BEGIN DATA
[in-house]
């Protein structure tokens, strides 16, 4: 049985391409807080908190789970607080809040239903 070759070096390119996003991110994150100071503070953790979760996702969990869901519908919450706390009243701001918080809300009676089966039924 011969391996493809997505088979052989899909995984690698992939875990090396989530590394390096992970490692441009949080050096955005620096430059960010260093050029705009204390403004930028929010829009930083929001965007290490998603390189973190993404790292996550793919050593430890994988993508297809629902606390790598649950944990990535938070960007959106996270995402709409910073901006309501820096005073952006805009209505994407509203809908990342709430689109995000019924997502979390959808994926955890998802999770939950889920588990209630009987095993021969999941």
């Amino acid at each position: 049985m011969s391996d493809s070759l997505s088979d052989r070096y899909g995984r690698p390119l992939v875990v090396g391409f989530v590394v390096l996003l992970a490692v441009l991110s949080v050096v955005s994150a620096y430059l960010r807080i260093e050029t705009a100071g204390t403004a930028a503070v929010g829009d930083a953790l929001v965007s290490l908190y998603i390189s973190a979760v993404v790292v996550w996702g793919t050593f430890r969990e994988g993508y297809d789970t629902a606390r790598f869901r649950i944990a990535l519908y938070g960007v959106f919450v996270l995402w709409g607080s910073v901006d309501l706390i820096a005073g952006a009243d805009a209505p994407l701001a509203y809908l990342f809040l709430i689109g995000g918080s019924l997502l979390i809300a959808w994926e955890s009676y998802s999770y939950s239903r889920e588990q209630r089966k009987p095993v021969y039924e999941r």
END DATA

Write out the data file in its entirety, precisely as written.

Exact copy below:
[in-house]
């Protein structure tokens, strides 16, 4: 049985391409807080908190789970607080809040239903 070759070096390119996003991110994150100071503070953790979760996702969990869901519908919450706390009243701001918080809300009676089966039924 011969391996493809997505088979052989899909995984690698992939875990090396989530590394390096992970490692441009949080050096955005620096430059960010260093050029705009204390403004930028929010829009930083929001965007290490998603390189973190993404790292996550793919050593430890994988993508297809629902606390790598649950944990990535938070960007959106996270995402709409910073901006309501820096005073952006805009209505994407509203809908990342709430689109995000019924997502979390959808994926955890998802999770939950889920588990209630009987095993021969999941």
């Amino acid at each position: 049985m011969s391996d493809s070759l997505s088979d052989r070096y899909g995984r690698p390119l992939v875990v090396g391409f989530v590394v390096l996003l992970a490692v441009l991110s949080v050096v955005s994150a620096y430059l960010r807080i260093e050029t705009a100071g204390t403004a930028a503070v929010g829009d930083a953790l929001v965007s290490l908190y998603i390189s973190a979760v993404v790292v996550w996702g793919t050593f430890r969990e994988g993508y297809d789970t629902a606390r790598f869901r649950i944990a990535l519908y938070g960007v959106f919450v996270l995402w709409g607080s910073v901006d309501l706390i820096a005073g952006a009243d805009a209505p994407l701001a509203y809908l990342f809040l709430i689109g995000g918080s019924l997502l979390i809300a959808w994926e955890s009676y998802s999770y939950s239903r889920e588990q209630r089966k009987p095993v021969y039924e999941r």